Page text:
As the assistant secretary of the Illinois Senate, Kaiser shares his responsibilities with the secretary of the Senate, right down to splitting the task of calling the roll. Even with this partisan structure, an arrangement that goes back more than 60 years, Kaiser emphasizes the bipartisan nature of his position and credits his predecessors for creating an environment that values impartiality, even when leadership flips from one party to the other. “We serve all 59 members of the Illinois Senate. We stay above the fray.”
Clerks and secretaries prize their roles as protectors of the legislative institution. When Wadsworth became New Hampshire’s clerk, she says her main goal was to preserve the House’s traditions and long-term memory of how things have been done and why. “If there’s no institutional memory, the legislature’s not a special place,” she says.
Wadsworth and others often say they help lawmakers understand why “things are the way they are.” O’Donnell continually educates his members about the legislative process, the power of the legislature and the importance of preserving institutional prerogatives.
“Members complain about the amount of time spent on the floor and in committee hearings,” says O’Donnell. “I tell them that taking time to argue about something is good—it’s building consensus toward a goal. Forty-nine people with different life experiences and talents listening to each other is a fundamental part of the process.”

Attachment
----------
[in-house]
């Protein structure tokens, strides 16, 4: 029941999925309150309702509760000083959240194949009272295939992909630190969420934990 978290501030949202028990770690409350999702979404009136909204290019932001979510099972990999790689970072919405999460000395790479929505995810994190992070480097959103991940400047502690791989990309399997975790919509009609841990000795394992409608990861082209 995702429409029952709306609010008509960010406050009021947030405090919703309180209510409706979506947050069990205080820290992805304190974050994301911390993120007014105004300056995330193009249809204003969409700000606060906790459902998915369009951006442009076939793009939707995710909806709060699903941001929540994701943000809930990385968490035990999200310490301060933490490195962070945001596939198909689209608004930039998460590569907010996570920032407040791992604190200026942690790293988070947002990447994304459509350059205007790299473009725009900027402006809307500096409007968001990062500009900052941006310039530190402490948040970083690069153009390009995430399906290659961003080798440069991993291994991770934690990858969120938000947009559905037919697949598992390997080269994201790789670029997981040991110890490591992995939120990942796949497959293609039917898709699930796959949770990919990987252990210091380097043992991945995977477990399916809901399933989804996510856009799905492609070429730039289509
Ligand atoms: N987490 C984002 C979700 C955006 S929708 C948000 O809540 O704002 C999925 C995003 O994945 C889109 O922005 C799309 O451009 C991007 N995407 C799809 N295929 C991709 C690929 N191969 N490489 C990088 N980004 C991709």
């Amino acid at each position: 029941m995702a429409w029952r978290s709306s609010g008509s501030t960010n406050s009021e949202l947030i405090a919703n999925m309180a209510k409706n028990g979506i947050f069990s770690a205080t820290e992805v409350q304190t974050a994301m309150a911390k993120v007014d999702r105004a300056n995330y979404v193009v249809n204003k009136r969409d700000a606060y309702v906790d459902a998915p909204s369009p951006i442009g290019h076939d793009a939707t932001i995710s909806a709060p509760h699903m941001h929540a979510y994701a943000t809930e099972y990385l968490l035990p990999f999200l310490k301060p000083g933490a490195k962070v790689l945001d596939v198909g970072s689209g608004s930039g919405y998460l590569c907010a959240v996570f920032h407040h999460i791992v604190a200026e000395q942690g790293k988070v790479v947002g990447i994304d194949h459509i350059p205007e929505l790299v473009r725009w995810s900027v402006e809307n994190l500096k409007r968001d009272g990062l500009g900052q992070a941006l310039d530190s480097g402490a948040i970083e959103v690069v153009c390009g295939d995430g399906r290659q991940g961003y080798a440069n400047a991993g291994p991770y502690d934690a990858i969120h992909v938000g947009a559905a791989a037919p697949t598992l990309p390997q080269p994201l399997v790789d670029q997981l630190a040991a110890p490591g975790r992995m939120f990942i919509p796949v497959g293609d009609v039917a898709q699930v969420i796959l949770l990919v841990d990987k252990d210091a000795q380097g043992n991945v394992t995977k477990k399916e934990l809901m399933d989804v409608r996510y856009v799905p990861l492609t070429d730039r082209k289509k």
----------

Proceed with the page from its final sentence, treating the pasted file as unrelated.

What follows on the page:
The position’s challenges include long hours, partisan divisiveness and public apathy about the legislative process. O’Donnell faces another challenge: Sensitizing members to the legislative process in a term-limited state. “I am the constant, the memory and the repository of certain traditions. I can advise, but I can’t mentor.”
Still, most clerks and secretaries and their staffs consider it a privilege to serve. “I love my job, especially having access to a variety of people and hearing fascinating stories,” says Wadsworth. She cherishes her role as a mother figure to many of the new members. She recalls one opening day of session when her seamstress skills were called into service to help a newly elected legislator fit into his newly acquired suit and appear prepared and ready for all the challenges that lay ahead.
For Kaiser, the best part of the job is the view from the rostrum.“Where I sit, I see everybody all at once. It allows me to see something develop on the floor before it happens,” he says. While other staff are busy during session, he relishes the deliberative and steady nature of his position, a job that has stood the test of time.
Patrick O’Donnell, clerk of the Nebraska Legislature, has spent more than 36 years protecting the institution. He is the longest serving clerk currently in office and one of the most respected. He’s a guiding light for those new in their roles. “I try to sensitize new clerks and secretaries about their role in the legislature. I want them to understand that they help state legislatures work better.”